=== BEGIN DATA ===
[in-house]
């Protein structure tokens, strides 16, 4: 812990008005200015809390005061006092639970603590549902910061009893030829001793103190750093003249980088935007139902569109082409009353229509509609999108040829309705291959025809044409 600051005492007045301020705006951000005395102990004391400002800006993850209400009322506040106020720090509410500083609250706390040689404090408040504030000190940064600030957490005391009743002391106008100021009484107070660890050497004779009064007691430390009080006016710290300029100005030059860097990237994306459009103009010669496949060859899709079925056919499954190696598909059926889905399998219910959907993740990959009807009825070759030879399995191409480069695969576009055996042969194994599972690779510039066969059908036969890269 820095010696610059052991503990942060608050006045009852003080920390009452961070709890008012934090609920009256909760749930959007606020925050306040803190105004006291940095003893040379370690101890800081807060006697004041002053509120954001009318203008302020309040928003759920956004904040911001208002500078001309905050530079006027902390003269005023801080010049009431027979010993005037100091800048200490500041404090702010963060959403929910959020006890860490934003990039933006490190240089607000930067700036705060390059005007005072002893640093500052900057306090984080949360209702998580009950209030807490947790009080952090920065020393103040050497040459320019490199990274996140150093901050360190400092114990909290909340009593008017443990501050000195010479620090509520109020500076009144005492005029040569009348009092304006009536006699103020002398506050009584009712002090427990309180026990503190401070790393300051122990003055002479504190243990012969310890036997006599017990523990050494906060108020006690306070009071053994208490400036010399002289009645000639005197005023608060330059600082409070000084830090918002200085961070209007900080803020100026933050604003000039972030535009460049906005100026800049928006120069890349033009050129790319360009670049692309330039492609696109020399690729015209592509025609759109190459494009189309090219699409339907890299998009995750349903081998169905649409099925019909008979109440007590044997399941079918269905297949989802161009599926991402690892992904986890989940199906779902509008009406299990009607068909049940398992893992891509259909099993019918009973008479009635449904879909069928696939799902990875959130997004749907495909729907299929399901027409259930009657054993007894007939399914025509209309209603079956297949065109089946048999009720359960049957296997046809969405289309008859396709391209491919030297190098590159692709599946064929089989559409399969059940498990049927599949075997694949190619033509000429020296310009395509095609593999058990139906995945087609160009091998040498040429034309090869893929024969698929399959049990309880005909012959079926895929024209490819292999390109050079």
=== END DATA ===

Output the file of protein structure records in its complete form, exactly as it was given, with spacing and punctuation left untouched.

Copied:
[in-house]
């Protein structure tokens, strides 16, 4: 812990008005200015809390005061006092639970603590549902910061009893030829001793103190750093003249980088935007139902569109082409009353229509509609999108040829309705291959025809044409 600051005492007045301020705006951000005395102990004391400002800006993850209400009322506040106020720090509410500083609250706390040689404090408040504030000190940064600030957490005391009743002391106008100021009484107070660890050497004779009064007691430390009080006016710290300029100005030059860097990237994306459009103009010669496949060859899709079925056919499954190696598909059926889905399998219910959907993740990959009807009825070759030879399995191409480069695969576009055996042969194994599972690779510039066969059908036969890269 820095010696610059052991503990942060608050006045009852003080920390009452961070709890008012934090609920009256909760749930959007606020925050306040803190105004006291940095003893040379370690101890800081807060006697004041002053509120954001009318203008302020309040928003759920956004904040911001208002500078001309905050530079006027902390003269005023801080010049009431027979010993005037100091800048200490500041404090702010963060959403929910959020006890860490934003990039933006490190240089607000930067700036705060390059005007005072002893640093500052900057306090984080949360209702998580009950209030807490947790009080952090920065020393103040050497040459320019490199990274996140150093901050360190400092114990909290909340009593008017443990501050000195010479620090509520109020500076009144005492005029040569009348009092304006009536006699103020002398506050009584009712002090427990309180026990503190401070790393300051122990003055002479504190243990012969310890036997006599017990523990050494906060108020006690306070009071053994208490400036010399002289009645000639005197005023608060330059600082409070000084830090918002200085961070209007900080803020100026933050604003000039972030535009460049906005100026800049928006120069890349033009050129790319360009670049692309330039492609696109020399690729015209592509025609759109190459494009189309090219699409339907890299998009995750349903081998169905649409099925019909008979109440007590044997399941079918269905297949989802161009599926991402690892992904986890989940199906779902509008009406299990009607068909049940398992893992891509259909099993019918009973008479009635449904879909069928696939799902990875959130997004749907495909729907299929399901027409259930009657054993007894007939399914025509209309209603079956297949065109089946048999009720359960049957296997046809969405289309008859396709391209491919030297190098590159692709599946064929089989559409399969059940498990049927599949075997694949190619033509000429020296310009395509095609593999058990139906995945087609160009091998040498040429034309090869893929024969698929399959049990309880005909012959079926895929024209490819292999390109050079």